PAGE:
As the title indicates, "The Hunger Games: Mockingjay — Part 1" is an opening salvo, the first half of the two-part finale to the blockbuster franchise based on
According to movie critics, the answer lies somewhere in between. Many reviews say "Mockingjay — Part 1" feels stretched out, but it also benefits from another strong performance from
Among those less impressed by "Mockingjay — Part 1" is The Times' Kenneth Turan, who writes, "Though everyone tries her or his hardest to make it otherwise, this is by definition a place-holder film that exists not so much for itself but to smooth the transition from its hugely successful predecessors to a presumably glorious finale one year hence."
He adds that "director
The Washington Post's Ann Hornaday similarly says, "By definition, 'The Hunger Games: Mockingjay — Part 1' is only half a movie. … [T]his dutiful, glumly atmospheric placeholder feels like a long, extended inhale: a collective 'Here we go' before the last triumphant hurrah."
She continues: "As ever, [Jennifer] Lawrence is not only the best thing about 'Mockingjay,' but also probably the one thing that makes an otherwise dreary, derivatively dystopian franchise worth watching." In the end, the film is "a joyless, surpassingly dour enterprise, but one that fulfills its mission."
Other critics have been more receptive. The Chicago Tribune's Michael Phillips says, "[T]his penultimate 'Hunger Games' chapter has what all such films have, namely, a few stretch marks and an ending that goes beyond 'cliffhanger.' And it works. The film works."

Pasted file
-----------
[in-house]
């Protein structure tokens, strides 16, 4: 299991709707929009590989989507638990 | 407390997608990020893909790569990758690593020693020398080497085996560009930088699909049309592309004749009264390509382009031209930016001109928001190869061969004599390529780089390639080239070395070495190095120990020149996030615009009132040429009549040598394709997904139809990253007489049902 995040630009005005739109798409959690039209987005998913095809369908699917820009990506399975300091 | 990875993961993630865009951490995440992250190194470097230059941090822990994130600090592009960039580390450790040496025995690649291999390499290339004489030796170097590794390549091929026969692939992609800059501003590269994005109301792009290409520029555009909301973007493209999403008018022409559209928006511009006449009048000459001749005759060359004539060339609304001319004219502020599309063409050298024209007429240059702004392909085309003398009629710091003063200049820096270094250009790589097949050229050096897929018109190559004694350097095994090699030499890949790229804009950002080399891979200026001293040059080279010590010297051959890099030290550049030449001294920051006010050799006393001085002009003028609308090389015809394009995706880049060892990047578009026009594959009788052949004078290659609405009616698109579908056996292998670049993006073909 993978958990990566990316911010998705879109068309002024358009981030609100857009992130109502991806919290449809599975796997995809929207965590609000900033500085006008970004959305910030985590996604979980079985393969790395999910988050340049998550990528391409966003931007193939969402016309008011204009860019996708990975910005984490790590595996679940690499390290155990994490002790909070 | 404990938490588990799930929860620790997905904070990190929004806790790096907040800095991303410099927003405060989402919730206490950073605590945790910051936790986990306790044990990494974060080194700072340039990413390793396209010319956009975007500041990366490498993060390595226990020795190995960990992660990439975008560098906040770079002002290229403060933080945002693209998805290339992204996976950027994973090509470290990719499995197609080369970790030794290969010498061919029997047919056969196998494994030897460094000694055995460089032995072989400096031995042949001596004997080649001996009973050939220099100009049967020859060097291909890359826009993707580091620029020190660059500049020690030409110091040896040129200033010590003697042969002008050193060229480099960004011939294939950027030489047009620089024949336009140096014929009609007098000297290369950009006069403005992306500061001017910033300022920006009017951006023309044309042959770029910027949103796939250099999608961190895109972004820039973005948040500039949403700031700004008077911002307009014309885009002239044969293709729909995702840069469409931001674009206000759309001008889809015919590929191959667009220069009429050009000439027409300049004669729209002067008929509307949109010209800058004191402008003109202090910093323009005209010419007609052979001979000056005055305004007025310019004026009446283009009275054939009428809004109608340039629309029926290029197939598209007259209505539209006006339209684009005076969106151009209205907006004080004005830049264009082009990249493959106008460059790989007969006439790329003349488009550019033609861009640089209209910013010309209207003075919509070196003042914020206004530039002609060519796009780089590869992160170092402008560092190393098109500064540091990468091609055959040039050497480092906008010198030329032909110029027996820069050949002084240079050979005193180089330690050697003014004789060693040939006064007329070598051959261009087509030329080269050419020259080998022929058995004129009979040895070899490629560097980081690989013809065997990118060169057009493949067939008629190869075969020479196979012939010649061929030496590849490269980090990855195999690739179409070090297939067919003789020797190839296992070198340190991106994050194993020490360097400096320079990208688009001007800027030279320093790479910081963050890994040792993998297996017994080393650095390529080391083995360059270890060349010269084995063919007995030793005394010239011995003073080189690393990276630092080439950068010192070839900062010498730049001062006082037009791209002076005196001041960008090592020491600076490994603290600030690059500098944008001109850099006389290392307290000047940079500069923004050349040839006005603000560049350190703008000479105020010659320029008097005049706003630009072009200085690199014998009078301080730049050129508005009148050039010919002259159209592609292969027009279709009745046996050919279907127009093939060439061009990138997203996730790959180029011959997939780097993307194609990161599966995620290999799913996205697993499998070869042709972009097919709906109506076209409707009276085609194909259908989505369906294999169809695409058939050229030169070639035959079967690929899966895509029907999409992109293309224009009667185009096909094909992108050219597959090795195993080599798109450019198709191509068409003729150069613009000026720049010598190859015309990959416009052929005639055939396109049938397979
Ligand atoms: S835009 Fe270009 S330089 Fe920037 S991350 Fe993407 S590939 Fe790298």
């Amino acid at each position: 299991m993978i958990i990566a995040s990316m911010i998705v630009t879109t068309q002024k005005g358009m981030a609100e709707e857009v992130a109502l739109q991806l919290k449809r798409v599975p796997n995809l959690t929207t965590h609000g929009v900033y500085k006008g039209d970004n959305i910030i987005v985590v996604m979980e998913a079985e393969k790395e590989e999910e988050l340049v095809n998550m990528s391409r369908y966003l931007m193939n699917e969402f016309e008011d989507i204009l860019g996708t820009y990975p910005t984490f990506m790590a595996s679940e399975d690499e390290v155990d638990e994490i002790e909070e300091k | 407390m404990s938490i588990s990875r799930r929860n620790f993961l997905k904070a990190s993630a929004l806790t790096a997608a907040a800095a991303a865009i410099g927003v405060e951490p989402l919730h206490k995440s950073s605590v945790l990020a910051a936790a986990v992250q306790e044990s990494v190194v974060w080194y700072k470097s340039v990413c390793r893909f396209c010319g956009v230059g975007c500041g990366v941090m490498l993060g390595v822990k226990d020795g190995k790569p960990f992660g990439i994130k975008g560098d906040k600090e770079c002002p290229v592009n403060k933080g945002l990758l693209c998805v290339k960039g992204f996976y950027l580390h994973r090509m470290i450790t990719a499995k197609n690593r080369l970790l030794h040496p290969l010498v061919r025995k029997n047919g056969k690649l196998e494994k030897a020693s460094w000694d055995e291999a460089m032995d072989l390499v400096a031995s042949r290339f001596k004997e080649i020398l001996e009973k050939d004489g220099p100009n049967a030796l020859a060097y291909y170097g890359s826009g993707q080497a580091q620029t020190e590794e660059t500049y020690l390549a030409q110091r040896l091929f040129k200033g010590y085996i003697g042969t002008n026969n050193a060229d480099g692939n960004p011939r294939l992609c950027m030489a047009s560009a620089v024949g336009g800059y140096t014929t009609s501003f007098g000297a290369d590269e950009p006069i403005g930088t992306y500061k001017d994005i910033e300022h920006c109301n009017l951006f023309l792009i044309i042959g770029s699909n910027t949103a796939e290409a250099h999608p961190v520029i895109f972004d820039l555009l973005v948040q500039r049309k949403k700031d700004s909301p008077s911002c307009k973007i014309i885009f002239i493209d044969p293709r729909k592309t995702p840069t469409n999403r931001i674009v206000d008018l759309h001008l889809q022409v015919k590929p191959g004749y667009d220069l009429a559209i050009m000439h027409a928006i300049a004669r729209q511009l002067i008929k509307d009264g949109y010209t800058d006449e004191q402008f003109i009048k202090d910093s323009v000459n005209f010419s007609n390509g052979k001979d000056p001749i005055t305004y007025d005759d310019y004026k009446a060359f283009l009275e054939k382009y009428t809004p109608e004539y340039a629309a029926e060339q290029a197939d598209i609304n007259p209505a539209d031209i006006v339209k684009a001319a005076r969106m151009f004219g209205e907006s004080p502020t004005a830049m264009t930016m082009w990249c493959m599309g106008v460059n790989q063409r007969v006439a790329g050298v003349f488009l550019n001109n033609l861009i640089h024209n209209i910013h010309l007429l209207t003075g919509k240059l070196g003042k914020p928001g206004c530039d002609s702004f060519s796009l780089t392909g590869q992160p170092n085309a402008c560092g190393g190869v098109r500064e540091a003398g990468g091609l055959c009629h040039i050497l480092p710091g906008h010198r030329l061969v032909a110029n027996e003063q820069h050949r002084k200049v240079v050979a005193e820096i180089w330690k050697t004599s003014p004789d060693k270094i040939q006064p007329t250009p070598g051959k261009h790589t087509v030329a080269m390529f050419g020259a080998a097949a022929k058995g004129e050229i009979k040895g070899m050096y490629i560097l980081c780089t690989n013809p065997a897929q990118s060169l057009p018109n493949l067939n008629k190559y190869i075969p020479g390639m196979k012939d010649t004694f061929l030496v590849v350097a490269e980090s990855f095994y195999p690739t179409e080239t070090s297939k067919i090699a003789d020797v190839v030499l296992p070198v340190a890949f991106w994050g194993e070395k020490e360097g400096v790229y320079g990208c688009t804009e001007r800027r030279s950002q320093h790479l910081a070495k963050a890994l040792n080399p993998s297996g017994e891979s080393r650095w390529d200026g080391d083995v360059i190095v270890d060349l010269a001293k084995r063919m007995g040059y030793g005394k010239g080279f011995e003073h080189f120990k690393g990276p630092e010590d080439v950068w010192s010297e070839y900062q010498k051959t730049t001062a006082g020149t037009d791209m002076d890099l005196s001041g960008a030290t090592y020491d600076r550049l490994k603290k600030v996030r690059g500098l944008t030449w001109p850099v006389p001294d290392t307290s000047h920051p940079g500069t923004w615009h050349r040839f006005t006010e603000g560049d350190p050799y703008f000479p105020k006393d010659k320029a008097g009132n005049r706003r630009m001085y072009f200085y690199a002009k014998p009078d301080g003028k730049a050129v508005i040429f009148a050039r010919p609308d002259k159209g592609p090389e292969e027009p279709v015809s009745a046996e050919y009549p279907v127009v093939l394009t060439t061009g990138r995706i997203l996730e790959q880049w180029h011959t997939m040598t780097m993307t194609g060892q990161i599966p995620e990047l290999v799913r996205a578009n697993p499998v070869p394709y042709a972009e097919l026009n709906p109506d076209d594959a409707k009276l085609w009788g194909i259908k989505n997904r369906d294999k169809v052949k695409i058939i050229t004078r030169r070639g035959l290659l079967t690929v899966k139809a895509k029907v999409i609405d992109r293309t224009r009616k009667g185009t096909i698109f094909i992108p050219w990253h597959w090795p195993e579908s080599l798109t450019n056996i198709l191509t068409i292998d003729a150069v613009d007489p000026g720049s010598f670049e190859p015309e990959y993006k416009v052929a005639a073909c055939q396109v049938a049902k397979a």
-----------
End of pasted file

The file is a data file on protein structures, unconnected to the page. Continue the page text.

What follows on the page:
Phillips adds that "Not everything in 'Mockingjay' is dynamic or remarkable," but "it's easy to appreciate how Collins' world (a bit thin on the page, but irresistible to millions) has been realized on screen."
USA Today's Claudia Puig is more effusive, writing, "This third 'Hunger' installment … is a nimbly constructed action-adventure blockbuster with a social conscience. It deepens the characters and further invests the audience in the saga of Katniss [Jennifer Lawrence] and her competing love interests, Peeta Mellark (
Puig also says, "As an adaptation of part of the third book by Suzanne Collins, it's easily the most political of the three films. It also is the most absorbing and best in the series."
Meanwhile, Salon's Andrew O'Hehir writes, "'Mockingjay — Part 1' is a penultimate chapter without a real ending, but it's also a thrilling ride full of potent emotions, new characters and major twists of fate, built around another commanding star performance. Of all the big-budget popcorn movies of 2014, this one holds the screen with the least requirement for apology and speaks to the broadest possible audience."
Still, Entertainment Weekly's Chris Nashawaty says "Mockingjay — Part 1" may leave audiences, er, hungry for more — and not necessarily in a good way. He writes, "[W]hen the story finally does manage to get interesting toward the end, it just screeches to a halt and cuts off, leaving fans wriggling on the hook for a finale they won't get to see for another 12 months. That's not a cliff-hanger, that's just a tease."